The legal profession underwent a sea change last month, but few
lawyers even knew about it. In a historic but little-heralded move,
the American Bar Association said that lawyers must be competent
not only in the law and its practice, but also in technology.
The ABA's House of Delegates, meeting in August, voted to amend
the comment to its Model Rule of Professional Conduct governing
lawyer competence to make clear that a lawyer's skill set must
The rule itself, Rule 1.1, remains unchanged. It says: "A lawyer
shall provide competent representation to a client. Competent
representation requires the legal knowledge, skill, thoroughness
and preparation reasonably necessary for the representation."
The change was to the comment that follows the rule, which
provides interpretative guidance as to the rule's application and
meaning. The revised comment adds the clause shown in italics
"To maintain the requisite knowledge and skill, a
lawyer should keep abreast of changes in the law and its practice,
including the benefits and risks associated with relevant
technology, engage in continuing study and education and
comply with all continuing legal education requirements to which
the lawyer is subject."
While not binding on lawyers, the ABA Model Rules serve as models
for the ethics rules in most states. Only time will tell whether
state ethics regulators will adopt this change, but I predict most
The change regarding competence was one of several amendments to
the model rules approved at the annual meeting. The changes
resulted from the work of the ABA Commission on Ethics 20/20, which
spent three years reviewing legal ethics rules in light of advances
in legal technology and the increasing globalization of the legal
Too little, too late?
There are some who argue that this urging of technological
competence is too little, too late. It is hard to argue with that
position. Although the 20/20 Commission's report alluded to "the
sometimes bewildering pace of technological change," the fact is
that lawyers have been using PCs since the late 1970s and the
Internet for at least two decades.
Still, the pace of technological change has accelerated in
recent years, driven by our increasingly digital culture and an
unprecedented degree of digital mobility. And, even in the face of
so much change, Luddites remain. Just recently, a lawyer told me
that he refuses to use email in his law practice and he has no idea
what a blog is. It is one thing to draw a line in the sand, but it
is something else altogether to bury your head in it.
Interestingly, the 20/20 Commission takes the position that this
duty of technological competence is nothing new. "Comment 
already encompasses an obligation to remain aware of changes in
technology that affect law practice," the commission says in its
report to the ABA. "The proposed amendment … does not impose any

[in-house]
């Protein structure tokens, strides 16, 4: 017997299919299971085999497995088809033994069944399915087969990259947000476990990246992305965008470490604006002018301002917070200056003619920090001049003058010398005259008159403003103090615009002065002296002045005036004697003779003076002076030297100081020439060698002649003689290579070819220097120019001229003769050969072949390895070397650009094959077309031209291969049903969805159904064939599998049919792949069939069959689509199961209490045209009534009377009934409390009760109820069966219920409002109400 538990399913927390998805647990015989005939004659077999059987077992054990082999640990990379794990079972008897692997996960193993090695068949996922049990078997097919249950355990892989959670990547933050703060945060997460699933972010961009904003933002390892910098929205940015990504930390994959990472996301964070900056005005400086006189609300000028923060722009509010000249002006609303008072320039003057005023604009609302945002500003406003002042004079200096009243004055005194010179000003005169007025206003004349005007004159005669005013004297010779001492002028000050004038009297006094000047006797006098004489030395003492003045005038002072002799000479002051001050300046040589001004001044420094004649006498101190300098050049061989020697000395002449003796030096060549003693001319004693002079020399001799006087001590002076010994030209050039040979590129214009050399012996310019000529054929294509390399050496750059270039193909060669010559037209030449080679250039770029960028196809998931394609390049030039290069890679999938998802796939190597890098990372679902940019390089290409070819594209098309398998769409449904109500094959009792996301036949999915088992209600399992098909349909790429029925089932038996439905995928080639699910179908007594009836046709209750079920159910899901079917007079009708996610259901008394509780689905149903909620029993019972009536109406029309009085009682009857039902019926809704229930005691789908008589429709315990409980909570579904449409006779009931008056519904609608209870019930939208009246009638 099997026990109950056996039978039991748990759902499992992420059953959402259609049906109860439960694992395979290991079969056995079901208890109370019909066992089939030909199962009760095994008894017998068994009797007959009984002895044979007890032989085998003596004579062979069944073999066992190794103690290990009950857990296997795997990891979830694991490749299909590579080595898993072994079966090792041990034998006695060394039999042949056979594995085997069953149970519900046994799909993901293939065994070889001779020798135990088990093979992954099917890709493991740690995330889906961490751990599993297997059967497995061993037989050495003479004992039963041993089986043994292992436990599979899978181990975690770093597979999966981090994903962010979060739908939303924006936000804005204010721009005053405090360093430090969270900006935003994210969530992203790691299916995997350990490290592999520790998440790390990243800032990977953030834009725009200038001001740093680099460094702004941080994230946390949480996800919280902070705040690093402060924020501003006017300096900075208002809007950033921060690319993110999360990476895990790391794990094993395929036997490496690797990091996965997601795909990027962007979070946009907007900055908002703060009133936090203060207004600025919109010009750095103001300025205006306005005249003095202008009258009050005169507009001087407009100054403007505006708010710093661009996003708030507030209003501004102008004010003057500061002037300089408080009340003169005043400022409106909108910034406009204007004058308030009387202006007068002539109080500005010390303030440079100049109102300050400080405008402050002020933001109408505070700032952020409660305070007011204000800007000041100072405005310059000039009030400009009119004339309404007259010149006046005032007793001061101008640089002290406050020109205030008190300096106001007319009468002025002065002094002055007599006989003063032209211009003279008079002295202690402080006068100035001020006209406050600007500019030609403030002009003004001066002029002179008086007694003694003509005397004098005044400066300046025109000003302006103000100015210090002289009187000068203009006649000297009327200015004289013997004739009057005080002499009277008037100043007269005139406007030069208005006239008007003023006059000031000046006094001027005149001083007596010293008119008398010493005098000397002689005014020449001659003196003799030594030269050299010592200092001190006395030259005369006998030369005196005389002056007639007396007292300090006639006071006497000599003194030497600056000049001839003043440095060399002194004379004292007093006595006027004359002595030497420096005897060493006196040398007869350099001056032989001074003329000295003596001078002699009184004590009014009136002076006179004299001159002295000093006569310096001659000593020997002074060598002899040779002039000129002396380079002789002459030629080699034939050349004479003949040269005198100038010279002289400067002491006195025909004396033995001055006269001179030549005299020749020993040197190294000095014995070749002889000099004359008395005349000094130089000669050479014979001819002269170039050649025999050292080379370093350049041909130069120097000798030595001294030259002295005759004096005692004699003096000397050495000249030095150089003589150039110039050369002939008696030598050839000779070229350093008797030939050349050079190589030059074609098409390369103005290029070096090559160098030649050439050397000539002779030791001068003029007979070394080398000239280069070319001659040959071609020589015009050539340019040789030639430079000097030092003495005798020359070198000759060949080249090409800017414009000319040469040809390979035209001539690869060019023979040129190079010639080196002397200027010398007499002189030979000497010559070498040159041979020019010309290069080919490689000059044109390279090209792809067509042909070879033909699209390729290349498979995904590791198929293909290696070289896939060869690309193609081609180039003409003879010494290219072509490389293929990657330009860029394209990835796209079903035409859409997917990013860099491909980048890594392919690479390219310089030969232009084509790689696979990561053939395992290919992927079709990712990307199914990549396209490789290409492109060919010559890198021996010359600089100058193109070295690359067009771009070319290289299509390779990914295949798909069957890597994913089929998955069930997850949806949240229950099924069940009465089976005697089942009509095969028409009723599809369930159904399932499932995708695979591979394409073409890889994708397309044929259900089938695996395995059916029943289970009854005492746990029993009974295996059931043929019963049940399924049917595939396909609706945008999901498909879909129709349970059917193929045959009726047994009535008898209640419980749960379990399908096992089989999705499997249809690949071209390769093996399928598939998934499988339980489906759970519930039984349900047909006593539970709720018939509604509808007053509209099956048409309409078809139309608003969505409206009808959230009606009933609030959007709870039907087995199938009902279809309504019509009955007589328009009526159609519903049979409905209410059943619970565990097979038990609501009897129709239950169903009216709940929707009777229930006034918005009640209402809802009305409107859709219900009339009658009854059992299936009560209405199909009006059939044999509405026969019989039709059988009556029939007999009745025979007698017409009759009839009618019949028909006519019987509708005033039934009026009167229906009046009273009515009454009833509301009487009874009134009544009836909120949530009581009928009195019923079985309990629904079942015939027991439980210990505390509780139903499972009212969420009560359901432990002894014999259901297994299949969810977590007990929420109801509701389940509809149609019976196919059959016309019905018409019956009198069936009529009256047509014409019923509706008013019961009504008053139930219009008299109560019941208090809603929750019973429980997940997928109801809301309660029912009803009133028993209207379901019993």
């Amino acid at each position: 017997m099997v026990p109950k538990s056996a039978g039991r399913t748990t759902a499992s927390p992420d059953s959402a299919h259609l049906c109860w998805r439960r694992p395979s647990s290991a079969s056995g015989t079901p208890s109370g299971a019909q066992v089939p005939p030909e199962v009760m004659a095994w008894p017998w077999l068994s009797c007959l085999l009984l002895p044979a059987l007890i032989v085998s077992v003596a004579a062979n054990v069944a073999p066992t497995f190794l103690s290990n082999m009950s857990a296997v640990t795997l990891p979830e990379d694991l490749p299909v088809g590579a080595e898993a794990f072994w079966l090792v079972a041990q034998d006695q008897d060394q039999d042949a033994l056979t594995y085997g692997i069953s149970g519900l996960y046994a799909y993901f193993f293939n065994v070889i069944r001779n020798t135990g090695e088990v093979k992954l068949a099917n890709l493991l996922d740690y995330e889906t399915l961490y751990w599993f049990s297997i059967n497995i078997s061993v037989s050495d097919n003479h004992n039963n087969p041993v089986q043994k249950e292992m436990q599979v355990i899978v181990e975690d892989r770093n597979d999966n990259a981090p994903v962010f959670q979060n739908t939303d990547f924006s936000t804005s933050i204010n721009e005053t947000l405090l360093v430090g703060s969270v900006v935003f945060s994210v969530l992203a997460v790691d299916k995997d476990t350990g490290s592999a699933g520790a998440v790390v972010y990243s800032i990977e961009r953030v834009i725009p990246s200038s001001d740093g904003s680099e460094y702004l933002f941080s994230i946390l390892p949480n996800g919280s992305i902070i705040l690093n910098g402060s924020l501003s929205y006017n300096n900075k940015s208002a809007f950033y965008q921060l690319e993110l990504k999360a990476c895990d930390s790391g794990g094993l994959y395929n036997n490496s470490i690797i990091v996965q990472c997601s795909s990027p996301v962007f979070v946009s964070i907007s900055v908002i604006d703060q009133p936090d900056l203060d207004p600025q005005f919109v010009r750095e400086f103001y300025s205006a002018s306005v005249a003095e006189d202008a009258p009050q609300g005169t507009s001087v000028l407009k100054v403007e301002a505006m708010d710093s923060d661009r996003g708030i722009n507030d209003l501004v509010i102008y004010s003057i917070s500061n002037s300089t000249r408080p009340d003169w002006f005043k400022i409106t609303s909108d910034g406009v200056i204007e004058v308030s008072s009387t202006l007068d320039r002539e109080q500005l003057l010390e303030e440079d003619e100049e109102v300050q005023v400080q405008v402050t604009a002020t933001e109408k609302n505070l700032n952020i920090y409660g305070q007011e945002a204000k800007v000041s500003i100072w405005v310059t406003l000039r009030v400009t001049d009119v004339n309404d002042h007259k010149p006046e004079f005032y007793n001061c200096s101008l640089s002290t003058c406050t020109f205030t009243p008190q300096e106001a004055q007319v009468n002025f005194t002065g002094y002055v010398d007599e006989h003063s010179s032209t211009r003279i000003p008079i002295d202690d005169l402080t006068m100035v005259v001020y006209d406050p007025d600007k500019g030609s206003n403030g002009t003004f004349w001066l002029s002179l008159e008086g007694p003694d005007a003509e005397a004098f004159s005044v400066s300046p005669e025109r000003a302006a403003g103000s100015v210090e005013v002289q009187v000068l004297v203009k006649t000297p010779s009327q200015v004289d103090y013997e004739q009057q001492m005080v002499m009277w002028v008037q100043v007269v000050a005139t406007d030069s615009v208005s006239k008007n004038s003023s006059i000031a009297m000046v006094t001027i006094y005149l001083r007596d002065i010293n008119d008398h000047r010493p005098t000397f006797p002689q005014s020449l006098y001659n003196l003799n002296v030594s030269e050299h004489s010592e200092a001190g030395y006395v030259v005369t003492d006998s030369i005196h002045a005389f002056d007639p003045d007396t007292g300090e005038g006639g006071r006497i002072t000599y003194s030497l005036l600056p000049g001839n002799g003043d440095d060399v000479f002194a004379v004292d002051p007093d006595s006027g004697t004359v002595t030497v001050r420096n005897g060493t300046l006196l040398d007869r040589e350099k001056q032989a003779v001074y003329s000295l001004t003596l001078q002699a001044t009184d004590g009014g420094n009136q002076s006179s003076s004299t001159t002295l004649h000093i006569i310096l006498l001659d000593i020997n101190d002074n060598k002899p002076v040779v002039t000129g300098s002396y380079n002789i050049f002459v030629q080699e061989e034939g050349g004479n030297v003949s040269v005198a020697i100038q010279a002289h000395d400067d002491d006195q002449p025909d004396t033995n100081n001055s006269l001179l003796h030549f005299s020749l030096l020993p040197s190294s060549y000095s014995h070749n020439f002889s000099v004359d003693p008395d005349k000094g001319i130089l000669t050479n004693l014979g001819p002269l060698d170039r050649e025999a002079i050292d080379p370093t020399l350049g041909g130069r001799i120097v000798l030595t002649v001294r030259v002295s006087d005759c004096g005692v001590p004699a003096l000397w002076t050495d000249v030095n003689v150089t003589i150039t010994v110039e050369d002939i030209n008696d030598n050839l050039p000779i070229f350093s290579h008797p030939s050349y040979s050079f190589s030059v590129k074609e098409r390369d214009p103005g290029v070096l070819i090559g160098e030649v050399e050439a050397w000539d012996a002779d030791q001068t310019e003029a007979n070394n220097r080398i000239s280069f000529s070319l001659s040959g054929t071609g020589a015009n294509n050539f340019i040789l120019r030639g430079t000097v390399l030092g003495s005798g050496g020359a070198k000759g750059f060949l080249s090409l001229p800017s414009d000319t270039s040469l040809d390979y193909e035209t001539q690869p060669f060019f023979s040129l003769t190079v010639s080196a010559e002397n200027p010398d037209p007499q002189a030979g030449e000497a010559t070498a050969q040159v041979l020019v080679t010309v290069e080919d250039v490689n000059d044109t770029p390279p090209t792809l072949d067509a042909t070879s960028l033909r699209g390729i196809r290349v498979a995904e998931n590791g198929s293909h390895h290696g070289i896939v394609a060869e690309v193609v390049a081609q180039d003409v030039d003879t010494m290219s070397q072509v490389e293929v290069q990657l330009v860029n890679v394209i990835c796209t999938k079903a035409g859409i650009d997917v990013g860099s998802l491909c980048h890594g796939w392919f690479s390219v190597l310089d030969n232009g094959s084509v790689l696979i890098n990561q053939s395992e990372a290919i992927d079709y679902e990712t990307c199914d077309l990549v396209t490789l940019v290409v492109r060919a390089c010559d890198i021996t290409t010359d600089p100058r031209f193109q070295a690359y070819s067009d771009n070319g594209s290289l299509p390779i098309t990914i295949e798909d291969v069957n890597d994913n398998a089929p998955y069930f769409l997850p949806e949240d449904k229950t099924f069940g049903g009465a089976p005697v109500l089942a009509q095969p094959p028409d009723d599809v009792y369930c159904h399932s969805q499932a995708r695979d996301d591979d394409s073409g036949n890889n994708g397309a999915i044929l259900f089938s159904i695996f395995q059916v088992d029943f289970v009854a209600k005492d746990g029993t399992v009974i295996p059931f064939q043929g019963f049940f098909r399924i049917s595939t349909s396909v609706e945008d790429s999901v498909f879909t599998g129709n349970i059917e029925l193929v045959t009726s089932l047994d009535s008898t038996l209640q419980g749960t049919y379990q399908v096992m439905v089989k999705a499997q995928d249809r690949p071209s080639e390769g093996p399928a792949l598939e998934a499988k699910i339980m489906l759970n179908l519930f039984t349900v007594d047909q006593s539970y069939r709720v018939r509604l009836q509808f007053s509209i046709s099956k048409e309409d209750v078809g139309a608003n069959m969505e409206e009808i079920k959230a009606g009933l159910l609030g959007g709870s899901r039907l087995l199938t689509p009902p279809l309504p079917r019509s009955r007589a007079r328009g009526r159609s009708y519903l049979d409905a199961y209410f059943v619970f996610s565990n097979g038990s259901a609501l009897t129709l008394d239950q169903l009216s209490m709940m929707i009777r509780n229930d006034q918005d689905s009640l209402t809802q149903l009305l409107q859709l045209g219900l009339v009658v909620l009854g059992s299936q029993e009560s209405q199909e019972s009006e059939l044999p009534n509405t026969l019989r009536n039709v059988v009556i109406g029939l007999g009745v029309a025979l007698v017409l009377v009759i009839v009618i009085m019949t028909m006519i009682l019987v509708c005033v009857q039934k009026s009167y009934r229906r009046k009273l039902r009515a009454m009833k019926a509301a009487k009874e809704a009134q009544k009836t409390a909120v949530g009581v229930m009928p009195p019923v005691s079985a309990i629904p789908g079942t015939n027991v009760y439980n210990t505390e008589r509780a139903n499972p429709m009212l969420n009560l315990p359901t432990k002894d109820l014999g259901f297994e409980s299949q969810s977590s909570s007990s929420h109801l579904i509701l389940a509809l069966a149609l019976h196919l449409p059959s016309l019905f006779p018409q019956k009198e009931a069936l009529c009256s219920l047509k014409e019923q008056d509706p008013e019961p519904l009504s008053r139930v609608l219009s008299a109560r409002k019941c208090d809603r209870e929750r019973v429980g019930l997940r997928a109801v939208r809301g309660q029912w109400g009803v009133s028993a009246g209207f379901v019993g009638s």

new obligations on lawyers. Rather, the amendment is intended to
serve as a reminder to lawyers that they should remain aware of
Luddites need not apply
That assertion may come as a surprise to many lawyers. But for
lawyers in areas of practice that rely heavily on technology - such
as electronic discovery - the need to be competent in technology
should be obvious. It is impossible to competently (let alone
zealously) represent a client in a matter involving electronically
stored information without a better-than-average familiarity with
technology. You cannot be both a Luddite and an advocate in
e-discovery - at least not for long.
In fact, some argue that the 2006 e-discovery amendments to the
Federal Rules of Civil Procedure already imposed on lawyers who
handle e-discovery a duty of technological competence. A 2008
article by the legal ethics counsel for the District of Columbia
Bar, "R U Competent?" made this point, citing a 2008 ABA report
that concluded that the FRCP changes required lawyers to understand
their clients' IT systems, know how to identify ESI, and have
knowledge regarding digital file formats, sources of electronic
data, and how computers operate.
Note that I said that the need for technological competence in
e-discovery and certain other fields should be obvious.
Regrettably, it isn't always so. As I said above, many lawyers
choose to stick their heads in the sand when it comes to anything
involving technology - even when the technology benefits both them
and their clients.
And let's also face the fact that this stuff isn't always easy.
With reference to e-discovery, U.S. Magistrate Judge John M.
Facciola, a Washington, D.C. jurist who is considered a leading
authority in the field, has described the complexity of just one
aspect of e-discovery - search - as taking legal professionals into
an area "where angels fear to tread."
Fortunately, the ABA rule does not require that we all run out
and enroll in advanced courses at MIT. We can understand the
"benefits and risks" of technology without understanding its
most-intricate inner workings. I have long believed that a key to
technological competence is knowing what you do not know. Lawyers
do not have to be IT professionals or engineers - but they need to
know when they need one.
Of course, even knowing what you do not know requires a higher
level of understanding about technology than many lawyers have
today. That is why this rule amendment from the ABA is welcome, if
overdue. While I can't argue with those who say this is "too
little, too late," I prefer to view it as "better late than never."
Maybe this official pronouncement from the ABA will force a few
lawyers to pull their heads out of the sand.
Robert J. Ambrogi is a lawyer and media consultant based
in Rockport, Mass., and author of the blog LawSites,